I know EXACTLY where MH370 is and I can’t understand why nobody is looking there, former pilot claims
Written by wolverat on July 16, 2020
AN ex-pilot with over 50 years in the cockpit says he would bet his house that he knows where the wreckage of MH370 is and that search teams are all way off the mark.
Veteran pilot Byron Bailey has been saying for years investigators have been searching in the wrong place and they should be looking just 20 miles south of the search site instead.
Capt. Bailey, who was a senior Emirates pilot for 15 years, has not pulled punches and has described the location precisely. He said it’s latitude 39 ° 10′ S and longitude 88 ° 18′ E.
He said: “If I’m wrong then it probably means the aircraft has been taken by aliens or is sitting in a hangar somewhere in Kazakhstan.
“I’m so sure. I’d bet my house on it. As far as I’m concerned it’s game over, we know where it is, we’ve always known where it is.”
The official Australian Transport Safety Bureau (ATSB) search was based on the assumption the plane ended as a ghost flight, or a death dive, meaning that the pilot was dead when the aircraft ran out of fuel at 40,000 feet.
The final end-of-flight scenario is crucial to establishing the possible location of the MH370 wreckage.
MH370 – WHAT HAPPENED?
Malaysia Airlines Flight MH370 took off from Kuala Lumpur and was heading to Beijing with 239 people on board.
Passengers included Chinese calligraphers, a couple on their way home to their young sons after a long-delayed honeymoon and a construction worker who hadn’t been home in a year.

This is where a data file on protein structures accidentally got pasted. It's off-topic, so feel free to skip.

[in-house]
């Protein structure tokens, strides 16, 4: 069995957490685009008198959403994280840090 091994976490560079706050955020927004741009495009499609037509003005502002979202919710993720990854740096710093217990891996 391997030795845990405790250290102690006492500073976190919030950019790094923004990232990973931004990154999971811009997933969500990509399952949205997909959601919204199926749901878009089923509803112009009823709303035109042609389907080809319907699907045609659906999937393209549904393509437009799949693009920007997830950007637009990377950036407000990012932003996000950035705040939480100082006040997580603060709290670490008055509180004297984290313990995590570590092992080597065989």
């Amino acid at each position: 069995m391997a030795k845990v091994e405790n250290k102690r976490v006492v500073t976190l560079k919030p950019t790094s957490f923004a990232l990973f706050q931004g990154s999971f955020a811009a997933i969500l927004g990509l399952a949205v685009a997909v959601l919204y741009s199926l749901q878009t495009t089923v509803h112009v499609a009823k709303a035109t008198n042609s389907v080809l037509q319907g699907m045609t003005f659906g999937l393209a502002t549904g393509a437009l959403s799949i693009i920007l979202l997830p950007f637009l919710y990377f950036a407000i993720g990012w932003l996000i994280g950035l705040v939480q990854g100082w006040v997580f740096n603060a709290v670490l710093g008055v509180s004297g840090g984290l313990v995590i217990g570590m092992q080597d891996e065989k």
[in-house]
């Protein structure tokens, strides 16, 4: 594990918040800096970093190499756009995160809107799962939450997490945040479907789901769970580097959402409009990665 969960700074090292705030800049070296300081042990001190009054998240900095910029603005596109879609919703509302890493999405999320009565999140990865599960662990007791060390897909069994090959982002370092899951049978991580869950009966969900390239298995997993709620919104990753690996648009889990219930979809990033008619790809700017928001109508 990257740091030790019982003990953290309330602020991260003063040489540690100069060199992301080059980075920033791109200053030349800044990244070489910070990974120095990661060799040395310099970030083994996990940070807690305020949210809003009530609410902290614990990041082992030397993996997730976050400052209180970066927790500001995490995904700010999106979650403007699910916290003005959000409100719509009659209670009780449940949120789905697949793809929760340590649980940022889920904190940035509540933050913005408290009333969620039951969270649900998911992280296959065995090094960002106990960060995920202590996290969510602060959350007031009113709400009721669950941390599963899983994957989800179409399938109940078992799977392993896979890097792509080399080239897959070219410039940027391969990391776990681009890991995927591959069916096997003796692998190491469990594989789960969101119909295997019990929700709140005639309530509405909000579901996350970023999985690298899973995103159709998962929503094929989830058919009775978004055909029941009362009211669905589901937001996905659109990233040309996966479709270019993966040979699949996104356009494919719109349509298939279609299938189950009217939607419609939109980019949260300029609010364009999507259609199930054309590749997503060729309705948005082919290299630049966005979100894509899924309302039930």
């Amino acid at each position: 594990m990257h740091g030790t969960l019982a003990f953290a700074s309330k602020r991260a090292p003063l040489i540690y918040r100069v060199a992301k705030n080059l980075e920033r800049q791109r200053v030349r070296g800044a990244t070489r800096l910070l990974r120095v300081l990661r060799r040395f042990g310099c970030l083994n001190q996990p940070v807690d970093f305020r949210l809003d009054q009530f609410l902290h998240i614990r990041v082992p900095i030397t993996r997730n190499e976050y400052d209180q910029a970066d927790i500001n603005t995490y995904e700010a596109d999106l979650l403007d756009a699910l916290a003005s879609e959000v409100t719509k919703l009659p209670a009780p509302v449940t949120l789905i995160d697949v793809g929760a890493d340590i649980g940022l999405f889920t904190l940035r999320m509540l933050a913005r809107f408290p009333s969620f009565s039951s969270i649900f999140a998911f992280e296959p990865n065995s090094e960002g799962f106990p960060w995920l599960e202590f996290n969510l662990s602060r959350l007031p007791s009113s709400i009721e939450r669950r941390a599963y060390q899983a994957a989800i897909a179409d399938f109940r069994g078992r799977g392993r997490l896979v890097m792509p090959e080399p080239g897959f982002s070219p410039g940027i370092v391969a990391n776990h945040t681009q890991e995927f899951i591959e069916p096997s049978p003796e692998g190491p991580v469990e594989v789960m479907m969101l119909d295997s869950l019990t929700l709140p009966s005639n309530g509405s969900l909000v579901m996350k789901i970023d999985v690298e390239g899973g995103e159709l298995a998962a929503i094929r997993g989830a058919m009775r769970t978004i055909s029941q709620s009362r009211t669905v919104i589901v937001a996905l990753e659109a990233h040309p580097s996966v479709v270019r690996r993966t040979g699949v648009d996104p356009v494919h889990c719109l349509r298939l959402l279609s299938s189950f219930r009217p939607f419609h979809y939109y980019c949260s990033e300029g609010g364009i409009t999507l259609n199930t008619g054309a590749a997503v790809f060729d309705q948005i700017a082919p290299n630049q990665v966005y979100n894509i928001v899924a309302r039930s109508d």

But at 12.14am on March 8, 2014, Malaysia Airlines lost contact with MH370 close to Phuket island in the Strait of Malacca.
Before that, Malaysian authorities believe the last words heard from the plane, from either the pilot or co-pilot, was “Good night Malaysian three seven zero”.
Satellite “pings” from the aircraft suggest it continued flying for around seven hours when the fuel would have run out.
Experts have calculated the most likely crash site around 1,000 miles west of Perth, Australia.
But a huge search of the seabed failed to find any wreckage – and there are a number of alternative theories as to its fate.
Capt. Bailey told Sky News that there could not have been a death dive and believes Captain Zaharie Shah glided the plane as far as possible and landed it on the water outside the search zone.
“All the evidence points to the fact it was ditched,” he said. “I’m sure the captain was trying to ditch the aircraft in as far south, remote location as possible, and leave as little wreckage as possible that would sink.”
Then-PM Tony Abbott yesterday confirmed the theory that the disappearance was a murder-suicide by pilot Capt. Zaharie Amhad Shah, when he was implicitly told by Malaysian authorities soon after the crash.
Capt. Bailey said that the failure to voice this concern by the Malaysians had wasted $200 million in search efforts.
Abbott said: “Let’s assume that it was a murder-suicide by the pilot and if there is any part of the ocean that could have been reached on that basis let’s get out and explore it.”
Originally the ATSB had concluded that the small piece of debris found indicated a high-speed impact with water that was not consistent with a controlled ditching.
However search teams have since managed to eliminate most of the area associated with the death dive scenario.
Martin Dolan, former head of the ATSB said: “The most likely location is [still] in or around the area that we have been searching.
“That means there’s an increasing likelihood there was someone at the controls at the end of the flight.”
Former pilot Mike Keane also said the ATSB should be looking further south, about 150km from where the search was.
Former transport minister and deputy prime minister Warren Truss said Australia was looking in the wrong place but added that they had already increased the search area on a number of occasions and had to draw a line somewhere.
Mr Truss still insists that there was no one alive on the plane in its last few hours.